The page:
School board races start in Springboro, Lebanon, Waynesville

Published: Friday, August 11, 2017 @ 3:19 PM


            Five candidates are seeking three seats on Springboro’s board of education in November.
Five candidates are seeking three seats on Springboro’s board of education in November.

School board incumbents in Springboro, Lebanon and Waynesville are facing re-election challenges in the Nov. 7 election.

In Springboro, political newcomers Theresa Schneider and Michelle Teska are challenging Dan Gudz, who was appointed earlier this year, and Charles Anderson and Dave Stuckey, who are seeking re-election.

RELATED: Feuding board appoints new member

“I’ve always helped other people. This is the first time running myself,” Schneider said Friday, citing work for Gov. John Kasich and other state and county level Republican candidates.

“I feel like the school board’s been in turmoil for a while,” she said. “I thought this would be a chance for me to do a service for the community.”

MORE: Lebanon picks new superintendent

In Lebanon, Art Hathaway and David Donovan are contesting the re-election of Ryan Patterson and Brian DeGennaro.

In the Wayne Local Schools, Darren Amburgy is challenging incumbents Dave Barton, Brad Conner and Danny McCloud.

MORE: Wayne board ends football coach contract

McCloud is seeking his fifth term on the Wayne Local Schools Board of Education.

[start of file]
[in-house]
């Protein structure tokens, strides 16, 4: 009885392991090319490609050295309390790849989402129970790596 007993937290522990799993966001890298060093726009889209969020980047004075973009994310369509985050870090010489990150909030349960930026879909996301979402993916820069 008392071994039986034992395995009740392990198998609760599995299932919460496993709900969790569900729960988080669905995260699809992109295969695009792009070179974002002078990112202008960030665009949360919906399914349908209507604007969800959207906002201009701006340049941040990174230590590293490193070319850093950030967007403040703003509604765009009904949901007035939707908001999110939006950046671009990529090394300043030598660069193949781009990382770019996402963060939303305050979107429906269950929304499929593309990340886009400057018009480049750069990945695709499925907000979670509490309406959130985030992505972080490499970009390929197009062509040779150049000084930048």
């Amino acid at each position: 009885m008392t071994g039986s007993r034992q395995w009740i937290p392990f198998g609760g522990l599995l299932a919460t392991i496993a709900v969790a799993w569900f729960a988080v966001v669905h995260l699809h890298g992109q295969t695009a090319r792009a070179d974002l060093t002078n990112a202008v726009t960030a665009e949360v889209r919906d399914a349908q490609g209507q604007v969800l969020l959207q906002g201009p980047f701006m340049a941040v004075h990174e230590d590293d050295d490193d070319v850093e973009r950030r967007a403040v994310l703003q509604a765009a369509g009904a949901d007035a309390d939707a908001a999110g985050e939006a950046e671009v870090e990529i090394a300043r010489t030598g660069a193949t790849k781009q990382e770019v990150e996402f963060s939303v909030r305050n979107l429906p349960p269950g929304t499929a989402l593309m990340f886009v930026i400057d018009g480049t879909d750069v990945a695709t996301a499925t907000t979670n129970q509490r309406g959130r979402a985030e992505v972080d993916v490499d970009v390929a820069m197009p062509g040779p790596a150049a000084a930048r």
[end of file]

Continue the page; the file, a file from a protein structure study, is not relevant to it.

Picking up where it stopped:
MORE: Bomb threats back in Warren County schools

A resident of Waynesville for 60 of his 61 years, he said he continues to run for the office out of his attachment to the community and the school district.

“I love Waynesville, love the community, love students,” he said.

Two public safety levies to appear on Perry Twp. ballot

Published: Thursday, August 10, 2017 @ 6:01 PM


            Perry Twp. trustees Gerald Peters, left, and Sheila Stanifer both voted to place new continuous police and fire/EMS levies on the November ballot. The township trustees President Dale Seim was absent. CHRIS STEWART / STAFF
            Chris Stewart
Perry Twp. trustees Gerald Peters, left, and Sheila Stanifer both voted to place new continuous police and fire/EMS levies on the November ballot. The township trustees President Dale Seim was absent. CHRIS STEWART / STAFF(Chris Stewart)

Voters in Perry Twp. will see two public safety levies on the ballot in November.

Trustees approved the language for a 1.5-mill police levy and another 1.5-mill fire and emergency medical services levy during a special meeting last week, but some residents objected to police issues.

Both are continuous and would each cost the owner of $100,000 house $52.50 more a year, or $105 if voters approve both issues, according to the Montgomery County Auditor’s Office.

Perry Twp. police Chief Mike Rinehart said department resources have been stagnant since 2003, the last time a police levy passed following one in 1998. Both of those would continue.